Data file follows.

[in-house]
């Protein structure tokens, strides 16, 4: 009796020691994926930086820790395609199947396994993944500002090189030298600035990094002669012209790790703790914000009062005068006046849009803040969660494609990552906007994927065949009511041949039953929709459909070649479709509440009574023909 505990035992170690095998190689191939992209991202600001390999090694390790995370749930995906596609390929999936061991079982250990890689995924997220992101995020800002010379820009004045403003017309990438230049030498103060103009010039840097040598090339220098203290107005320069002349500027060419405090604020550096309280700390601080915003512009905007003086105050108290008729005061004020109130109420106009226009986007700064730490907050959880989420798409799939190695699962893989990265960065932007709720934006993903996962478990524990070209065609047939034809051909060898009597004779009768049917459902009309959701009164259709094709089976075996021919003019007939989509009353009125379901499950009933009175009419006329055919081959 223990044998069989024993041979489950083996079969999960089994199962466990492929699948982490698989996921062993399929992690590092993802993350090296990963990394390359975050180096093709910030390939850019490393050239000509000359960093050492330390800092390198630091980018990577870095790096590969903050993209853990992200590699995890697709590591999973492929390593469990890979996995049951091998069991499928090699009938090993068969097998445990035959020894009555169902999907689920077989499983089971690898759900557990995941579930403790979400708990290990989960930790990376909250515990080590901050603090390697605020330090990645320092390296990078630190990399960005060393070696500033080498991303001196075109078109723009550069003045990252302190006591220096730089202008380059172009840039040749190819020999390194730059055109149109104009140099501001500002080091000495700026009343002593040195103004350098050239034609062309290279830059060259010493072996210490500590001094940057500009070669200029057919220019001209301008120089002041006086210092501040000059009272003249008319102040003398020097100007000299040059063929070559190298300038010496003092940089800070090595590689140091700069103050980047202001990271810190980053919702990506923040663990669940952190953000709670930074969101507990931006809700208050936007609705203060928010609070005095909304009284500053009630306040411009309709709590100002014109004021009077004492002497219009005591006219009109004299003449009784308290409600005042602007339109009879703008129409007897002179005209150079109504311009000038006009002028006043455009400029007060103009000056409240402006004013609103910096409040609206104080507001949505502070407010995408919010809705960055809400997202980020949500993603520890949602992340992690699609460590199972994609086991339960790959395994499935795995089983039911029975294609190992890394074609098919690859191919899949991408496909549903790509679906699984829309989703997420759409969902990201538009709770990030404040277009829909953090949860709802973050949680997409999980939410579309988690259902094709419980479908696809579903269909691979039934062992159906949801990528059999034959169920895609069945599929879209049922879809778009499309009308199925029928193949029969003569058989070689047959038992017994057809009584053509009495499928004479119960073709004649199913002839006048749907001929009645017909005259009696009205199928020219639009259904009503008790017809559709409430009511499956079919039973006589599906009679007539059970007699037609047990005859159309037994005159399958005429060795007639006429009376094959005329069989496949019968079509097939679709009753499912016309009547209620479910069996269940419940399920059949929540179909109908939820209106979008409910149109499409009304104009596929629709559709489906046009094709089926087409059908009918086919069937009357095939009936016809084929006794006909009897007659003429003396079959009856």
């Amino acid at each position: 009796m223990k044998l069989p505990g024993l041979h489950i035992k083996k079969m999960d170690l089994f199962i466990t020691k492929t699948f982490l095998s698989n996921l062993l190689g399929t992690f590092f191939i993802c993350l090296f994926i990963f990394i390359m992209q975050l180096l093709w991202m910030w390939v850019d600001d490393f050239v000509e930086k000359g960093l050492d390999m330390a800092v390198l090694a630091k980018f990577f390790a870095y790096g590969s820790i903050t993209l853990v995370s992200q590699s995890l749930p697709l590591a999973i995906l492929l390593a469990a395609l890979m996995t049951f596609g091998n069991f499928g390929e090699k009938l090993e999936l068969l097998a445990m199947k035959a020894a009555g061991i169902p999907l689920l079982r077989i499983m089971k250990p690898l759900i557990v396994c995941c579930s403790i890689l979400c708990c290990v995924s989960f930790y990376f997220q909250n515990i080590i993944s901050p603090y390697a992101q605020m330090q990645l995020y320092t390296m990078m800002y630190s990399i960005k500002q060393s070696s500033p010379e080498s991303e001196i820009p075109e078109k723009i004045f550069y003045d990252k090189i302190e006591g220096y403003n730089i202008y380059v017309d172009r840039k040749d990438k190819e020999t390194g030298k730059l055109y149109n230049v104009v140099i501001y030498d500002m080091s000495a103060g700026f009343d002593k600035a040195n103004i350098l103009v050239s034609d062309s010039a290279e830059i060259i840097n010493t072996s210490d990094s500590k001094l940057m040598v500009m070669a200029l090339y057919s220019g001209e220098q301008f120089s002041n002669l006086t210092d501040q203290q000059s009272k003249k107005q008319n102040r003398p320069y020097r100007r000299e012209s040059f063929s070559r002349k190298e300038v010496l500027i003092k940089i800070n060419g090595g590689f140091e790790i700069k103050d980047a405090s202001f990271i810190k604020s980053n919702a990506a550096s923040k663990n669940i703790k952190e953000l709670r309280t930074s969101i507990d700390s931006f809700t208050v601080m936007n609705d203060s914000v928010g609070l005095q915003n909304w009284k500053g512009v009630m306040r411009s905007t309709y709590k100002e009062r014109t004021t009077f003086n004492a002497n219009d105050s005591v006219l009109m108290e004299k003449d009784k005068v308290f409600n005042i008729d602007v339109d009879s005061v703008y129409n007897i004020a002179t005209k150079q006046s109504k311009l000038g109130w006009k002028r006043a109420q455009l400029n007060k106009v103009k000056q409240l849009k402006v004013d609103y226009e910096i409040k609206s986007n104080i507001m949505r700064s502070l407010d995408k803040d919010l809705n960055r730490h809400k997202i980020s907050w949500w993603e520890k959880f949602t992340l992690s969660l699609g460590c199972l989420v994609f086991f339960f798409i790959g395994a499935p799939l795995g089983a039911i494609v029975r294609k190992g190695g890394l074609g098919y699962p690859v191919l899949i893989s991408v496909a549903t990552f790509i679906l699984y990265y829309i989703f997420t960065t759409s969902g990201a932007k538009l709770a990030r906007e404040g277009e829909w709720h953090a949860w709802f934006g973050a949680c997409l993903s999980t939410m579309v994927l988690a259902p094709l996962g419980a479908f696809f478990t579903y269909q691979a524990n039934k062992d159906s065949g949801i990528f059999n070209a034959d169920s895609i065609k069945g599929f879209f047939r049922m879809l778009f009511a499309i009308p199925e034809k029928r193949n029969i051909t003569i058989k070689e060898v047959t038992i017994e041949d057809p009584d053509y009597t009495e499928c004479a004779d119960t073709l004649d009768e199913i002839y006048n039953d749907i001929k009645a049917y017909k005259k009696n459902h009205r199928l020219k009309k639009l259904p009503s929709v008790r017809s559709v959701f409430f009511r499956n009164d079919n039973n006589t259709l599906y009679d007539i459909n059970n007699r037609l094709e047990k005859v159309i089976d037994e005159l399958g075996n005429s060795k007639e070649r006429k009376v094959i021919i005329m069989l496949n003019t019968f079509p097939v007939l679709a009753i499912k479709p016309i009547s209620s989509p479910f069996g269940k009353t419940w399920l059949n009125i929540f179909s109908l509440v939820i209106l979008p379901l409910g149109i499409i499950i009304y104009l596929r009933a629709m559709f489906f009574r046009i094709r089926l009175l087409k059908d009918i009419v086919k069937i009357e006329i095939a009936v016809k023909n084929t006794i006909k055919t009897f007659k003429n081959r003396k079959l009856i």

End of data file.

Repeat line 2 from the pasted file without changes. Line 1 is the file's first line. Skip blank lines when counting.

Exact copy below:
């Protein structure tokens, strides 16, 4: 009796020691994926930086820790395609199947396994993944500002090189030298600035990094002669012209790790703790914000009062005068006046849009803040969660494609990552906007994927065949009511041949039953929709459909070649479709509440009574023909 505990035992170690095998190689191939992209991202600001390999090694390790995370749930995906596609390929999936061991079982250990890689995924997220992101995020800002010379820009004045403003017309990438230049030498103060103009010039840097040598090339220098203290107005320069002349500027060419405090604020550096309280700390601080915003512009905007003086105050108290008729005061004020109130109420106009226009986007700064730490907050959880989420798409799939190695699962893989990265960065932007709720934006993903996962478990524990070209065609047939034809051909060898009597004779009768049917459902009309959701009164259709094709089976075996021919003019007939989509009353009125379901499950009933009175009419006329055919081959 223990044998069989024993041979489950083996079969999960089994199962466990492929699948982490698989996921062993399929992690590092993802993350090296990963990394390359975050180096093709910030390939850019490393050239000509000359960093050492330390800092390198630091980018990577870095790096590969903050993209853990992200590699995890697709590591999973492929390593469990890979996995049951091998069991499928090699009938090993068969097998445990035959020894009555169902999907689920077989499983089971690898759900557990995941579930403790979400708990290990989960930790990376909250515990080590901050603090390697605020330090990645320092390296990078630190990399960005060393070696500033080498991303001196075109078109723009550069003045990252302190006591220096730089202008380059172009840039040749190819020999390194730059055109149109104009140099501001500002080091000495700026009343002593040195103004350098050239034609062309290279830059060259010493072996210490500590001094940057500009070669200029057919220019001209301008120089002041006086210092501040000059009272003249008319102040003398020097100007000299040059063929070559190298300038010496003092940089800070090595590689140091700069103050980047202001990271810190980053919702990506923040663990669940952190953000709670930074969101507990931006809700208050936007609705203060928010609070005095909304009284500053009630306040411009309709709590100002014109004021009077004492002497219009005591006219009109004299003449009784308290409600005042602007339109009879703008129409007897002179005209150079109504311009000038006009002028006043455009400029007060103009000056409240402006004013609103910096409040609206104080507001949505502070407010995408919010809705960055809400997202980020949500993603520890949602992340992690699609460590199972994609086991339960790959395994499935795995089983039911029975294609190992890394074609098919690859191919899949991408496909549903790509679906699984829309989703997420759409969902990201538009709770990030404040277009829909953090949860709802973050949680997409999980939410579309988690259902094709419980479908696809579903269909691979039934062992159906949801990528059999034959169920895609069945599929879209049922879809778009499309009308199925029928193949029969003569058989070689047959038992017994057809009584053509009495499928004479119960073709004649199913002839006048749907001929009645017909005259009696009205199928020219639009259904009503008790017809559709409430009511499956079919039973006589599906009679007539059970007699037609047990005859159309037994005159399958005429060795007639006429009376094959005329069989496949019968079509097939679709009753499912016309009547209620479910069996269940419940399920059949929540179909109908939820209106979008409910149109499409009304104009596929629709559709489906046009094709089926087409059908009918086919069937009357095939009936016809084929006794006909009897007659003429003396079959009856």